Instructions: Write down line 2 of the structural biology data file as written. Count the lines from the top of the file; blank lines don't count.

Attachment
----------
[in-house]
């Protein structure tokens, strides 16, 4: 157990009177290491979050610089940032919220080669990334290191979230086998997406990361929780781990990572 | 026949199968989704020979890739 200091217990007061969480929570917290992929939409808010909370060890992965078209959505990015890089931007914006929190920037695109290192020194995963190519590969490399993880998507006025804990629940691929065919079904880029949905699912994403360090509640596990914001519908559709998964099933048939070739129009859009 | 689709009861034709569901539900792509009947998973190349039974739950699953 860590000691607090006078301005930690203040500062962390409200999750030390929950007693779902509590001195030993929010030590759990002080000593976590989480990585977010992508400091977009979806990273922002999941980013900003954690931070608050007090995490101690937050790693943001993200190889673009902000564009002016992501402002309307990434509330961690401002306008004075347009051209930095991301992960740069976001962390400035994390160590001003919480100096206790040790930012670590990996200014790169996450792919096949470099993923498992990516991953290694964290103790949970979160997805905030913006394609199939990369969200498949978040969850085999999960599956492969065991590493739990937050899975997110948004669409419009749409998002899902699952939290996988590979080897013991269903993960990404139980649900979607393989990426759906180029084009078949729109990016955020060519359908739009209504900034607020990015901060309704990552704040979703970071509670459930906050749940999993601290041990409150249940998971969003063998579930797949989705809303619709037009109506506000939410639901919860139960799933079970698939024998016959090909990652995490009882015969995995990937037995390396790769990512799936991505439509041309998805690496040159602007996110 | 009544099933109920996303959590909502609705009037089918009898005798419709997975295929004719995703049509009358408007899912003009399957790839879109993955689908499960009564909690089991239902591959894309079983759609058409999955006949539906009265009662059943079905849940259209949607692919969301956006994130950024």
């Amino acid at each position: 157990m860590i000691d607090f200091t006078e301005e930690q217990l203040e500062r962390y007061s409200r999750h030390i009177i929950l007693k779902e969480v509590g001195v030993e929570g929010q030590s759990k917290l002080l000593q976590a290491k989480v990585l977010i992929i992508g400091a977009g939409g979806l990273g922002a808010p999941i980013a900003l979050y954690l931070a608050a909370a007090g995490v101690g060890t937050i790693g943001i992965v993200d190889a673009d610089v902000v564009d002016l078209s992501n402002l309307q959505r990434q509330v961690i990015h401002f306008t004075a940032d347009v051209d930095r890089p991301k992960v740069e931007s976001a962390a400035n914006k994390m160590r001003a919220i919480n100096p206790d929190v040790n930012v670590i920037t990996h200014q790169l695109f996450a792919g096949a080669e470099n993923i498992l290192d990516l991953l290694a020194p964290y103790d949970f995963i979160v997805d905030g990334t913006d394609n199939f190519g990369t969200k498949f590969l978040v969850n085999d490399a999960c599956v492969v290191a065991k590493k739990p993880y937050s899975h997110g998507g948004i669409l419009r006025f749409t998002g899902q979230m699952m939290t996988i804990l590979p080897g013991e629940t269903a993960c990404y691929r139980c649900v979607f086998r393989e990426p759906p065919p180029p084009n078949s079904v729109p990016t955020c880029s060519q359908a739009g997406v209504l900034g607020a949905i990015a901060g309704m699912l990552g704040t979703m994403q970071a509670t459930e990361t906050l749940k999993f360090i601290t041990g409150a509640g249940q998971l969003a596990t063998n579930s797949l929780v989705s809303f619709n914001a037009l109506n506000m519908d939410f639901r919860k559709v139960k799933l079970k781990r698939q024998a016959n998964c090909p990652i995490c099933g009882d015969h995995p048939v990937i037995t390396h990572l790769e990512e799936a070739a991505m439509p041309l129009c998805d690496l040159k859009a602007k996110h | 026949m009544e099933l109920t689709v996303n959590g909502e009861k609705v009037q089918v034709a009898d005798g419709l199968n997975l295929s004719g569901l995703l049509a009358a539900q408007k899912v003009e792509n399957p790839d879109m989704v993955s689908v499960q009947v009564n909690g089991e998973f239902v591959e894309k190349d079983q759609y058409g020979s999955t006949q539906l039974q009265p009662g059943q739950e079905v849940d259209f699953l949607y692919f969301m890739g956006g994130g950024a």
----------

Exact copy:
């Protein structure tokens, strides 16, 4: 157990009177290491979050610089940032919220080669990334290191979230086998997406990361929780781990990572 | 026949199968989704020979890739 200091217990007061969480929570917290992929939409808010909370060890992965078209959505990015890089931007914006929190920037695109290192020194995963190519590969490399993880998507006025804990629940691929065919079904880029949905699912994403360090509640596990914001519908559709998964099933048939070739129009859009 | 689709009861034709569901539900792509009947998973190349039974739950699953 860590000691607090006078301005930690203040500062962390409200999750030390929950007693779902509590001195030993929010030590759990002080000593976590989480990585977010992508400091977009979806990273922002999941980013900003954690931070608050007090995490101690937050790693943001993200190889673009902000564009002016992501402002309307990434509330961690401002306008004075347009051209930095991301992960740069976001962390400035994390160590001003919480100096206790040790930012670590990996200014790169996450792919096949470099993923498992990516991953290694964290103790949970979160997805905030913006394609199939990369969200498949978040969850085999999960599956492969065991590493739990937050899975997110948004669409419009749409998002899902699952939290996988590979080897013991269903993960990404139980649900979607393989990426759906180029084009078949729109990016955020060519359908739009209504900034607020990015901060309704990552704040979703970071509670459930906050749940999993601290041990409150249940998971969003063998579930797949989705809303619709037009109506506000939410639901919860139960799933079970698939024998016959090909990652995490009882015969995995990937037995390396790769990512799936991505439509041309998805690496040159602007996110 | 009544099933109920996303959590909502609705009037089918009898005798419709997975295929004719995703049509009358408007899912003009399957790839879109993955689908499960009564909690089991239902591959894309079983759609058409999955006949539906009265009662059943079905849940259209949607692919969301956006994130950024």